BEIJING • China saw a significant increase in train journeys during last week's National Day holidays as high-speed rail transforms the face of travel in the country.
During the peak travel period from Sept 28 to last Friday, more than 108 million passengers made train journeys, up 9.7 per cent year on year, according to the China Railway Corporation.
During the 10-day travel rush, the railway authorities put an extra 1,000 trains, including about 800 high-speed bullet trains, into service to cope with the demand.
Bullet trains in China transported 54.09 million passengers during the holiday period, an increase of 24.6 per cent year on year.
China is now home to the world's longest network of high-speed rail at 20,000km, with the opening last month of a high-speed railway linking Zhengzhou in central Henan province with Xuzhou in eastern Jiangsu province.
The 360km line connects high-speed railway in the west with two major north-south lines. The travel time between Xi'an and Shanghai has been cut to six hours from nearly 11 hours.
Setting gleaming milestones
TOURISTS ON THE GO
1999: The first National Day holiday saw 28 million Chinese travelling around the country.
2016: During Golden Week, 593 million tourists visited travel destinations across China - up 12.8 per cent year on year.
HOW MUCH THEY SPENT
1999: 14.1 billion yuan (S$2.9 billion)
2016: 482.2 billion yuan, up 14.4 per cent year on year
1999: Most people paid for their expenditure in cash.
2016: About 40 million used Alipay, an online payment platform, on their phones.
• The week-long National Day holiday was launched in 1999.
"With the high-speed trains, more train trips between different places are made," said Mr Lin Yu, who works in a local tourism bureau in Fujian province.
Airlines also saw a surge with the number of passengers reaching 9.96 million in the past week, up 11.6 per cent year on year, according to the railway and civil aviation authorities.
Chinese tourists, according to latest reports, continue to shun package tours in favour of independent travel. Around 2.34 billion Chinese - or 58.5 per cent of total tourists - chose self-guided tours last year. The China Tourism Academy estimated that the numbers will reach 5.8 billion, accounting for 70 per cent of the domestic tourists, by 2021.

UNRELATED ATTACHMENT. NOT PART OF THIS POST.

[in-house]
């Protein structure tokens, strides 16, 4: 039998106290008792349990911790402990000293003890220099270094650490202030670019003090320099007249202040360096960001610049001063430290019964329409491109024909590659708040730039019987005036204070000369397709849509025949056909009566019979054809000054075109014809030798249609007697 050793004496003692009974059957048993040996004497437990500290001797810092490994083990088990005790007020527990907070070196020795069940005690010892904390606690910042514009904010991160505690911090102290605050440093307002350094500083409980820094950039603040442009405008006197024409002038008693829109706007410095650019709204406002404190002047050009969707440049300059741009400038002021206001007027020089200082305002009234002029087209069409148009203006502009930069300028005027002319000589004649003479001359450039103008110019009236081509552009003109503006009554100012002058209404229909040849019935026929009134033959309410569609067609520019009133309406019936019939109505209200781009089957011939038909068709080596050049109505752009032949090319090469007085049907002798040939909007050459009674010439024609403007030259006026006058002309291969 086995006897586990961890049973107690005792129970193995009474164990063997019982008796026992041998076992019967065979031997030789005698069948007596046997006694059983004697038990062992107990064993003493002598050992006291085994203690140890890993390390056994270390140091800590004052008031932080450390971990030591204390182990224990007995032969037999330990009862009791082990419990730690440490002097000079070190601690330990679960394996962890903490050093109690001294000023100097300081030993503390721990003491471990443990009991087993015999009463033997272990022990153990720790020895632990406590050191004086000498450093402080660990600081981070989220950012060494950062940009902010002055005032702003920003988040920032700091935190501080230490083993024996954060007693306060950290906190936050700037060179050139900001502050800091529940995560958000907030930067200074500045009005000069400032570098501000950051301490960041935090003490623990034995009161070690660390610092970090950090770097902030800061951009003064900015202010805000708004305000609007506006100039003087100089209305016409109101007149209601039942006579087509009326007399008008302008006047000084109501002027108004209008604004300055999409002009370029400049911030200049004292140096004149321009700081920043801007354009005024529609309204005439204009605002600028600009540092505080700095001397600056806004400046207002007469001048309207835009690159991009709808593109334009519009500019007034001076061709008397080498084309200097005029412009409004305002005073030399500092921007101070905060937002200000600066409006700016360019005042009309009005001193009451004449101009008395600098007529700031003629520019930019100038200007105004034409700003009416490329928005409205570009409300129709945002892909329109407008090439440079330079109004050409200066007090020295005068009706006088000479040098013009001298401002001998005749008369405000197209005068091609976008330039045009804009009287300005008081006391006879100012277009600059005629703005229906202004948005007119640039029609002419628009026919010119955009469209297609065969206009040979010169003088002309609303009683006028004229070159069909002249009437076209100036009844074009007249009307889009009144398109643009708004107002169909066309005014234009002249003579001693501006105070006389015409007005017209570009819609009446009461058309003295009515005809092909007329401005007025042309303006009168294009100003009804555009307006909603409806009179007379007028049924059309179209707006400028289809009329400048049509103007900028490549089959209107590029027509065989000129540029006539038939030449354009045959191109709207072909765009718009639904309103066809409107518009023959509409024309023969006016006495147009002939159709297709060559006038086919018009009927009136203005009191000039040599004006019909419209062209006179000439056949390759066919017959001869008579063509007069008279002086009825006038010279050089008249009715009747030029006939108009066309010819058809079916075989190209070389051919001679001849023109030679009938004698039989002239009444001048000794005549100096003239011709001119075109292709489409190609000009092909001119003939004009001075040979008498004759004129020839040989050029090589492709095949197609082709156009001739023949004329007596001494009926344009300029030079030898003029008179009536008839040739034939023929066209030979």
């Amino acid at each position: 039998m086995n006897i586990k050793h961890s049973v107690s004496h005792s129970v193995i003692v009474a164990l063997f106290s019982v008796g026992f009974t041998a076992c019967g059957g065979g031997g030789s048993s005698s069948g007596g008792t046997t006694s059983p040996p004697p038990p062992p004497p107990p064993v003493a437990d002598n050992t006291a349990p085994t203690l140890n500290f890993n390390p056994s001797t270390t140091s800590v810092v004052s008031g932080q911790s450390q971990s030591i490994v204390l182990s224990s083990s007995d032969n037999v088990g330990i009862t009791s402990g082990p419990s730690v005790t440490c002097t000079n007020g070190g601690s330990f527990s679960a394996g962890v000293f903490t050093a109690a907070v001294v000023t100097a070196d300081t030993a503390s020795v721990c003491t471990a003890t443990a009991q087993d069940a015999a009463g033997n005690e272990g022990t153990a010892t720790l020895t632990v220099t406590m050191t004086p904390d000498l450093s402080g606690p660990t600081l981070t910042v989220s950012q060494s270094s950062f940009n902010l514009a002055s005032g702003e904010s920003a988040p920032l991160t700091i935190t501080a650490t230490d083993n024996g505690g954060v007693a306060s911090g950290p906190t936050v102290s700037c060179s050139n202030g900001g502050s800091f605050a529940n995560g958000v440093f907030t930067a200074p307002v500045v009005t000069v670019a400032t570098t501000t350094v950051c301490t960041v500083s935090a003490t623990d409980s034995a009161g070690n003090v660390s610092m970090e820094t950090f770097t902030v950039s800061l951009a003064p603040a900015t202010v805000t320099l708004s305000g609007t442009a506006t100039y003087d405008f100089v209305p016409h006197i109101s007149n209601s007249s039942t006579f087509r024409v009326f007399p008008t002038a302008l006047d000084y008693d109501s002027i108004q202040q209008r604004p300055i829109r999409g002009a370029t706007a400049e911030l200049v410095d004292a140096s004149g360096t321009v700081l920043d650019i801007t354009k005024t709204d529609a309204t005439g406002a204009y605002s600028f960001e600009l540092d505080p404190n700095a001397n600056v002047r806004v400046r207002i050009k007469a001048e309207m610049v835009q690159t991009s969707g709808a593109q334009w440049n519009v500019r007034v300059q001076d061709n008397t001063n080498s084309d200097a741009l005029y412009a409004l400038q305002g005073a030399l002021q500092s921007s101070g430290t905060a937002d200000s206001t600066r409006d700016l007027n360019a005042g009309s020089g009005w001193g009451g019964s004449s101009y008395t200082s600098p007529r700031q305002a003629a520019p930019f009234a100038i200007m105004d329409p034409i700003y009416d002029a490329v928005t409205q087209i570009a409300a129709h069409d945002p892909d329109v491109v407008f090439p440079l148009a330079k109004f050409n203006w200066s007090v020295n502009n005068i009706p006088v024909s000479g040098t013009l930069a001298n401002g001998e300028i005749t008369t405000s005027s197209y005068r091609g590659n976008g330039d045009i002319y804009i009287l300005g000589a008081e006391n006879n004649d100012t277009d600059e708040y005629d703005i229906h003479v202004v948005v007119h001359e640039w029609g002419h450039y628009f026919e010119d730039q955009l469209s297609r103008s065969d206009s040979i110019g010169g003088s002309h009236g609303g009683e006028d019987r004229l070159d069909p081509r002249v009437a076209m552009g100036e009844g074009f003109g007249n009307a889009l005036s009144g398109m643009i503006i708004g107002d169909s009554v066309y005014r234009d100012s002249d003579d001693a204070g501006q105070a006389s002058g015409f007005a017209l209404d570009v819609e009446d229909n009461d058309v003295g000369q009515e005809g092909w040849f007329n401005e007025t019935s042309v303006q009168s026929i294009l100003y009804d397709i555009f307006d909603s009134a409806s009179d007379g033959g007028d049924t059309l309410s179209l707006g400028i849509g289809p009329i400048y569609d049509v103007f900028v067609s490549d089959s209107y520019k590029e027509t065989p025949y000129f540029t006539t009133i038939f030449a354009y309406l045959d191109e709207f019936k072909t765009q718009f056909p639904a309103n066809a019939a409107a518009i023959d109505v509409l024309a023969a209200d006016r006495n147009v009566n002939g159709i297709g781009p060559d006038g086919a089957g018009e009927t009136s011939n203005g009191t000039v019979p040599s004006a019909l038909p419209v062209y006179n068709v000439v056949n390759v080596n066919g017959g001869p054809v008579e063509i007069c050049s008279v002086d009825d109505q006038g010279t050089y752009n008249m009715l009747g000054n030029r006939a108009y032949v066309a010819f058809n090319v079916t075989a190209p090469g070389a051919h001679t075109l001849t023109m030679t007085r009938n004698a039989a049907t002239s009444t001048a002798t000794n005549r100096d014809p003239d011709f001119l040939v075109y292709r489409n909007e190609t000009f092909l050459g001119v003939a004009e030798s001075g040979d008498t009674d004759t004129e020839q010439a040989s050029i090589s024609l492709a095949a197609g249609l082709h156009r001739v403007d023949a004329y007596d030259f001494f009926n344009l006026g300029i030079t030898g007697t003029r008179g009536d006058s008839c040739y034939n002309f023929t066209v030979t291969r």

Cities such as Beijing, Shanghai, Guangzhou, Shenzhen and Hangzhou remain the favourite locations for domestic travellers, although attractions in provinces along the One Belt and One Road Initiative received more visitors this year.
China's Inner Mongolia autonomous region saw its tourist visits rise by 21.49 per cent year on year while tourist spending in Xinjiang Uygur autonomous region rose 42 per cent year on year.
Among overseas travel destinations, visits to Russia rose by over 103 per cent, making it the third most popular overseas destination for Chinese tourists behind South Korea and Japan, reported the Global Times.
Visa-free policies also attracted more Chinese tourists to lesser known destinations such as Morocco, Tonga and Tunisia.
Thailand, among the top three destinations for Chinese travellers this year, reported a sharp drop in numbers last week after a police crackdown on Thai operators of cheap package tours.
Travel experts say the new generation of Chinese travellers is more adventurous and wants to experience a new culture.
"The younger travellers go out and are a lot more experimental. They do not have the inhibitions of their parents," said Ms Amrita Banta, managing director at Agility Research and Strategy based in Singapore.
The mystic Himalayan kingdom of Bhutan and Mexico's ancient ruins were also expected to be top destinations last week, while 30 per cent of visitors to Cambodia's famed Angkor heritage site have come from China this year.
XINHUA, CHINA DAILY/ASIA NEWS NETWORK, REUTERS